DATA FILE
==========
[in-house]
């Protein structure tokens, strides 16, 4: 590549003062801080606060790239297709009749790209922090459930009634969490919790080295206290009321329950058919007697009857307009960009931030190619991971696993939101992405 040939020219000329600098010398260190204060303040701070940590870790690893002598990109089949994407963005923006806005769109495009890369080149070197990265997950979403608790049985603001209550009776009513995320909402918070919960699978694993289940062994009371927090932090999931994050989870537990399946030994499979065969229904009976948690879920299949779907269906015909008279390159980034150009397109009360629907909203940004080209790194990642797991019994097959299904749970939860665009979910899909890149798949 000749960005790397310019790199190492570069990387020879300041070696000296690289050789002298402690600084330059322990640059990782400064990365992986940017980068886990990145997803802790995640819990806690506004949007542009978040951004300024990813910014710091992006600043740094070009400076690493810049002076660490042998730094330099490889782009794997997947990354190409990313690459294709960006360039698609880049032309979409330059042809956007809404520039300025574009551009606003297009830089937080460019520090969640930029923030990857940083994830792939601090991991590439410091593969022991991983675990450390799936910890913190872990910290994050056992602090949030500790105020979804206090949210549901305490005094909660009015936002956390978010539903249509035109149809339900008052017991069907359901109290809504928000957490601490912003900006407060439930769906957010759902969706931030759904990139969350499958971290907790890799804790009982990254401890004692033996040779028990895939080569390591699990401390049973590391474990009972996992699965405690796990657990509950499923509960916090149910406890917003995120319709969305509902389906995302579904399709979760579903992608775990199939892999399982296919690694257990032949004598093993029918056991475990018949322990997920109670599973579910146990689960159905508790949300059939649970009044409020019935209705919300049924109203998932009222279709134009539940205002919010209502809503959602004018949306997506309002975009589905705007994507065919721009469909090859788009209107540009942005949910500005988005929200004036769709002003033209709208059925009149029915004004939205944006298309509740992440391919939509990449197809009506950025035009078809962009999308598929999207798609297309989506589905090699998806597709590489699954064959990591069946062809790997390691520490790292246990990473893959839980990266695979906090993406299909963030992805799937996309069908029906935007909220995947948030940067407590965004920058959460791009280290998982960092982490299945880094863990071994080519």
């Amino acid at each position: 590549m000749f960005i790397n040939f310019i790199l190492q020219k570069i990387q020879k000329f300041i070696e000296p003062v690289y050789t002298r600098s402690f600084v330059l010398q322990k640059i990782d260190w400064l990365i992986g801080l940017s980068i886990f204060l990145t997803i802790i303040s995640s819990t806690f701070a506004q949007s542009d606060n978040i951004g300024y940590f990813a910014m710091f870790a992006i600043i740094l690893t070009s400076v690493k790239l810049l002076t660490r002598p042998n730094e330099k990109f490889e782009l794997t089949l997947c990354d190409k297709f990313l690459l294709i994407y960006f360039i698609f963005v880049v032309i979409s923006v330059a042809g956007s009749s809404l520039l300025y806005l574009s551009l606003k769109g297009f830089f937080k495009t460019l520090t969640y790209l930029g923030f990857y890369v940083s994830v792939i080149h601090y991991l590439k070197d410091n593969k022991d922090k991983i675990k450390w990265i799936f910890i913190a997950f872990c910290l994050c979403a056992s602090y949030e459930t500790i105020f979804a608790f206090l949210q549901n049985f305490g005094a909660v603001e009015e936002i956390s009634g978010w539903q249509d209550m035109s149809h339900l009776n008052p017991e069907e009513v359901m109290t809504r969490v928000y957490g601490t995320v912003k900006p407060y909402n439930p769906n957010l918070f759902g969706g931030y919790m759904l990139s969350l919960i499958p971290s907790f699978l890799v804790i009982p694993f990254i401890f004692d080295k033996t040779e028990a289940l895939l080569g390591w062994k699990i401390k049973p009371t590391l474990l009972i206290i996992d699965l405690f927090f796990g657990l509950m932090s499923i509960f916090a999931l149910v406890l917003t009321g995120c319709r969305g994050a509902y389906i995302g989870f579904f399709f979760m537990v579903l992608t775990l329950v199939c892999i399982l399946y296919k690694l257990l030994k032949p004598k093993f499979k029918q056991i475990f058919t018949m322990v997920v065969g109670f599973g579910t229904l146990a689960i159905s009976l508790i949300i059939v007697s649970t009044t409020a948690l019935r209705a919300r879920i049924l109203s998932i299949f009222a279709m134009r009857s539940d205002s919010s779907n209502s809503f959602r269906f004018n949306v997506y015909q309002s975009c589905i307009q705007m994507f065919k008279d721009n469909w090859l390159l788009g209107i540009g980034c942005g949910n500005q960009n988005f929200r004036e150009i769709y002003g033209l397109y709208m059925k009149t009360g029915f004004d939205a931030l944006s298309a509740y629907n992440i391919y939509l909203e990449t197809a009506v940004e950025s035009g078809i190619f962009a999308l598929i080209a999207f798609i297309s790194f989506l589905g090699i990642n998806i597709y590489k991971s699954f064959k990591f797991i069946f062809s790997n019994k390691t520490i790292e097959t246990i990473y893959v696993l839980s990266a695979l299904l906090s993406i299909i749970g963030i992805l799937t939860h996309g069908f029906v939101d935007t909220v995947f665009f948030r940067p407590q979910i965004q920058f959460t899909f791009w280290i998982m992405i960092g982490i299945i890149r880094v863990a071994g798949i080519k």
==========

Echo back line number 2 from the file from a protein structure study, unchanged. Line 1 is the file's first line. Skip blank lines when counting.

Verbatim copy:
């Protein structure tokens, strides 16, 4: 590549003062801080606060790239297709009749790209922090459930009634969490919790080295206290009321329950058919007697009857307009960009931030190619991971696993939101992405 040939020219000329600098010398260190204060303040701070940590870790690893002598990109089949994407963005923006806005769109495009890369080149070197990265997950979403608790049985603001209550009776009513995320909402918070919960699978694993289940062994009371927090932090999931994050989870537990399946030994499979065969229904009976948690879920299949779907269906015909008279390159980034150009397109009360629907909203940004080209790194990642797991019994097959299904749970939860665009979910899909890149798949 000749960005790397310019790199190492570069990387020879300041070696000296690289050789002298402690600084330059322990640059990782400064990365992986940017980068886990990145997803802790995640819990806690506004949007542009978040951004300024990813910014710091992006600043740094070009400076690493810049002076660490042998730094330099490889782009794997997947990354190409990313690459294709960006360039698609880049032309979409330059042809956007809404520039300025574009551009606003297009830089937080460019520090969640930029923030990857940083994830792939601090991991590439410091593969022991991983675990450390799936910890913190872990910290994050056992602090949030500790105020979804206090949210549901305490005094909660009015936002956390978010539903249509035109149809339900008052017991069907359901109290809504928000957490601490912003900006407060439930769906957010759902969706931030759904990139969350499958971290907790890799804790009982990254401890004692033996040779028990895939080569390591699990401390049973590391474990009972996992699965405690796990657990509950499923509960916090149910406890917003995120319709969305509902389906995302579904399709979760579903992608775990199939892999399982296919690694257990032949004598093993029918056991475990018949322990997920109670599973579910146990689960159905508790949300059939649970009044409020019935209705919300049924109203998932009222279709134009539940205002919010209502809503959602004018949306997506309002975009589905705007994507065919721009469909090859788009209107540009942005949910500005988005929200004036769709002003033209709208059925009149029915004004939205944006298309509740992440391919939509990449197809009506950025035009078809962009999308598929999207798609297309989506589905090699998806597709590489699954064959990591069946062809790997390691520490790292246990990473893959839980990266695979906090993406299909963030992805799937996309069908029906935007909220995947948030940067407590965004920058959460791009280290998982960092982490299945880094863990071994080519």